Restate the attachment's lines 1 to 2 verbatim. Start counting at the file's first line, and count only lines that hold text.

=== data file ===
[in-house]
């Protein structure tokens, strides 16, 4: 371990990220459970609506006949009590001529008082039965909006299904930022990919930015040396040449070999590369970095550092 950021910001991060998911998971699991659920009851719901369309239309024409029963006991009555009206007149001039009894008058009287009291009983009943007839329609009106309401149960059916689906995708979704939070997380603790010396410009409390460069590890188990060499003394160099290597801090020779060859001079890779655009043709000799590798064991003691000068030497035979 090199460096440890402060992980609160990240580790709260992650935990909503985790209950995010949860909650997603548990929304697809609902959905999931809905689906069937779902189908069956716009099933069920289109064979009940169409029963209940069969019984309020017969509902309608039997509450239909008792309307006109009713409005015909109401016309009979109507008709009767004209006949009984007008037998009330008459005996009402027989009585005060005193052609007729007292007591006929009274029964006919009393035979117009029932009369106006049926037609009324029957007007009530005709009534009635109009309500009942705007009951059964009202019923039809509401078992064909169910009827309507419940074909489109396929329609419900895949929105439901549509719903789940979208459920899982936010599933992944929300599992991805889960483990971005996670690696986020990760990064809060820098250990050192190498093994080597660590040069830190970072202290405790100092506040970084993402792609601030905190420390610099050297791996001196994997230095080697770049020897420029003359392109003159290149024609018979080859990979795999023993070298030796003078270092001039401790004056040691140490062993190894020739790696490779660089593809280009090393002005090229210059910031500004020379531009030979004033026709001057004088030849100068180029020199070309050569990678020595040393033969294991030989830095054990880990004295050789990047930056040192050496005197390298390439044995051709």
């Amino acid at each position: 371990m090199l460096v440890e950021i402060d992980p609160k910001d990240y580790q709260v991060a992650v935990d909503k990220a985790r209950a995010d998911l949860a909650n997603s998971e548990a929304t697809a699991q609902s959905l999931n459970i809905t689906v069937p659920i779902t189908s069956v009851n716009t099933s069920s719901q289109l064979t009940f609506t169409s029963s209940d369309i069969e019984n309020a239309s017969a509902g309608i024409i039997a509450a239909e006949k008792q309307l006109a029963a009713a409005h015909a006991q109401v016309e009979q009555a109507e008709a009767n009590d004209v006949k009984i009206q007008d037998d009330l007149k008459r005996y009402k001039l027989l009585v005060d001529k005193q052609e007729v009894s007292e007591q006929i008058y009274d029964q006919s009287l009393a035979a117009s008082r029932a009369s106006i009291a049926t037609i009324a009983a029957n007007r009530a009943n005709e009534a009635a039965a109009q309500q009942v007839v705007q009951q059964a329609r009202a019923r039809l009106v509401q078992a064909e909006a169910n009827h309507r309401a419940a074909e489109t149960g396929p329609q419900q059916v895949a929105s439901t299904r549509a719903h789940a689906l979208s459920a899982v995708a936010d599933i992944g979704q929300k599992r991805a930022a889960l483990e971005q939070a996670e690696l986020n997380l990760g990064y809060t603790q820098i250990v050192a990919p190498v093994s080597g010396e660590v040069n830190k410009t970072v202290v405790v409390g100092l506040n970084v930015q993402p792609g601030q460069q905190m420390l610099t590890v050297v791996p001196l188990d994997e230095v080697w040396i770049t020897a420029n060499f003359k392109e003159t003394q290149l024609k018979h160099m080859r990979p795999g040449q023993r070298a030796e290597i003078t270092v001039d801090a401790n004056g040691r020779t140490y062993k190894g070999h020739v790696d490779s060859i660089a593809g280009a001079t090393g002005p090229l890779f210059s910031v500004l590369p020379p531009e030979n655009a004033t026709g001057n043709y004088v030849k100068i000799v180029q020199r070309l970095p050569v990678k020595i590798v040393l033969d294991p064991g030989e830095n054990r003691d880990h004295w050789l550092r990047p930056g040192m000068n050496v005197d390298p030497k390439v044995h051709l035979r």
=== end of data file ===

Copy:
[in-house]
């Protein structure tokens, strides 16, 4: 371990990220459970609506006949009590001529008082039965909006299904930022990919930015040396040449070999590369970095550092 950021910001991060998911998971699991659920009851719901369309239309024409029963006991009555009206007149001039009894008058009287009291009983009943007839329609009106309401149960059916689906995708979704939070997380603790010396410009409390460069590890188990060499003394160099290597801090020779060859001079890779655009043709000799590798064991003691000068030497035979 090199460096440890402060992980609160990240580790709260992650935990909503985790209950995010949860909650997603548990929304697809609902959905999931809905689906069937779902189908069956716009099933069920289109064979009940169409029963209940069969019984309020017969509902309608039997509450239909008792309307006109009713409005015909109401016309009979109507008709009767004209006949009984007008037998009330008459005996009402027989009585005060005193052609007729007292007591006929009274029964006919009393035979117009029932009369106006049926037609009324029957007007009530005709009534009635109009309500009942705007009951059964009202019923039809509401078992064909169910009827309507419940074909489109396929329609419900895949929105439901549509719903789940979208459920899982936010599933992944929300599992991805889960483990971005996670690696986020990760990064809060820098250990050192190498093994080597660590040069830190970072202290405790100092506040970084993402792609601030905190420390610099050297791996001196994997230095080697770049020897420029003359392109003159290149024609018979080859990979795999023993070298030796003078270092001039401790004056040691140490062993190894020739790696490779660089593809280009090393002005090229210059910031500004020379531009030979004033026709001057004088030849100068180029020199070309050569990678020595040393033969294991030989830095054990880990004295050789990047930056040192050496005197390298390439044995051709």